Geocaching is a high-tech treasure hunt game played all over the world by adventure seekers equipped with hand-held GPS units. The basic idea is to locate geocaches (typically hidden containers or landmarks) and record your visit and then share your experiences online with other geocachers.
Geocaching was started by Dave Ulmer from Oregon in a series of discussions on USENET, a public messaging system that pre-dates the world wide web as we know it. With the limitations on consumer GPS units lifted in 2001, Dave placed the first of what would be called a Geocache and shared the coordinates with his peers. Databases have been set up to track the locations of these caches and today there are over 2 million geocaches hidden worldwide.
My favorite description of Geocaching to date is “Running into the woods with a high tech device looking for children’s toys”. The concept is simple. Obtain the coordinates or clues for the coordinates from an online database and use a hand-held GPS to get to the coordinates where the cache is hidden. The cache could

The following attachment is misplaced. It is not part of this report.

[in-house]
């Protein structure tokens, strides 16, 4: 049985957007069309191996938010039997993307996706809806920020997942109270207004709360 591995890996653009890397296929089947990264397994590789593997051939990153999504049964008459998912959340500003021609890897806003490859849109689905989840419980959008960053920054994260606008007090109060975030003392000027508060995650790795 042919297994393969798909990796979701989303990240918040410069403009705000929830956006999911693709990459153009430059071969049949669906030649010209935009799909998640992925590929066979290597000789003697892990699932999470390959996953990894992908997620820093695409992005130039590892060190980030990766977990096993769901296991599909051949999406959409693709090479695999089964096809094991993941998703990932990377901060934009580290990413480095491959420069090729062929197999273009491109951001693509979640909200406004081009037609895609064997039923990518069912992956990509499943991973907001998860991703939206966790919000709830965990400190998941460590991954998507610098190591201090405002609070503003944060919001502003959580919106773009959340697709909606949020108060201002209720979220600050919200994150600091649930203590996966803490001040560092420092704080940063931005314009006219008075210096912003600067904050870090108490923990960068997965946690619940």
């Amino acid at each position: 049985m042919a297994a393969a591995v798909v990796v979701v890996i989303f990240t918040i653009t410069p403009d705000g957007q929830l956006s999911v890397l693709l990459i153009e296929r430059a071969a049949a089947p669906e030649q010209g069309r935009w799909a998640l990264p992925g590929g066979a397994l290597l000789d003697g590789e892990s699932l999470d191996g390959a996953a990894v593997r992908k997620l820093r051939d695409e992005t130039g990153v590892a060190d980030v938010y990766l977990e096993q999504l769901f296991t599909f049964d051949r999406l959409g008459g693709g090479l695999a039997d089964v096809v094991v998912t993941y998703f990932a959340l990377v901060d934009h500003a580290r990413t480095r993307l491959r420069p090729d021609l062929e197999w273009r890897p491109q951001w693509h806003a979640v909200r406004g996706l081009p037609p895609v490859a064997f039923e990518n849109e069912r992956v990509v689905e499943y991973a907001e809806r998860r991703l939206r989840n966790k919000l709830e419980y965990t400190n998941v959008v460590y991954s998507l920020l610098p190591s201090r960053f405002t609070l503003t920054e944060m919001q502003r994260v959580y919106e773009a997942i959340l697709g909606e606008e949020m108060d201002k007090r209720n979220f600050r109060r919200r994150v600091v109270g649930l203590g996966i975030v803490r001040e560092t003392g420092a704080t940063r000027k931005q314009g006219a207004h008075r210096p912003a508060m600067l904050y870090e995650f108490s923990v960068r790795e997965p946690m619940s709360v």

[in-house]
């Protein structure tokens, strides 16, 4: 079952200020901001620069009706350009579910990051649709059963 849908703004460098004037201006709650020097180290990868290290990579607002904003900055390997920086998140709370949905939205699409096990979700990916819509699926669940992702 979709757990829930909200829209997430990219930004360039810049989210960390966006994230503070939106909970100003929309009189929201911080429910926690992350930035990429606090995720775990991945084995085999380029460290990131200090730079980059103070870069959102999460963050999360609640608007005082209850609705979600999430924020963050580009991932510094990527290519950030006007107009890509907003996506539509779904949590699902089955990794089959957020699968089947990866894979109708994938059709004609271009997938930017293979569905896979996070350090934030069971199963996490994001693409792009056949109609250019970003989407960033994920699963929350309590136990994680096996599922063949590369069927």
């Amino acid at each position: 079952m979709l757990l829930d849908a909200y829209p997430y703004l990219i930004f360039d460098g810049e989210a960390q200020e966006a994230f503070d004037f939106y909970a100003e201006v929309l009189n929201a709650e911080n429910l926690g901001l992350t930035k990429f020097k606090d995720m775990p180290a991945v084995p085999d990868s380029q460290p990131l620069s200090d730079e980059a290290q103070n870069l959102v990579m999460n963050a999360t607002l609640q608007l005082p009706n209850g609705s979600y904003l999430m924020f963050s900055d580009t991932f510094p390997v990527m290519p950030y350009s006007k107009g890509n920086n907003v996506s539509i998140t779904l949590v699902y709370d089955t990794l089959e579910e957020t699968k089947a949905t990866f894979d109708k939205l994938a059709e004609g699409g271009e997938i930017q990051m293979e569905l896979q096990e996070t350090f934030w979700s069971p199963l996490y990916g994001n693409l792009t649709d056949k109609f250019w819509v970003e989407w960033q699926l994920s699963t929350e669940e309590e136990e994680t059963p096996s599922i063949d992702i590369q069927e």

be a small canister with a scroll of paper for logging your visit, or it could be a larger container filled with various odd and ends for trade. The mantra is Take Something, Leave something, and successful hunters are expected to sign in to the log that they were there.
While I only own two geocaches myself, I have had a hand in placing about a half-dozen really great geocaches including Long Island’s first Pod-cache (unfortunately not there anymore) and a few puzzle-caches (Caches where you have to solve puzzles/clues). I don’t go out caching as much as I used to, but I have found over 50 geocaches in two countries.
Some GeoCaching Resources:
- Geocaching.com – Home page of the sport.
- Terracaning – Offshoot of Geocaching with a stricter member base.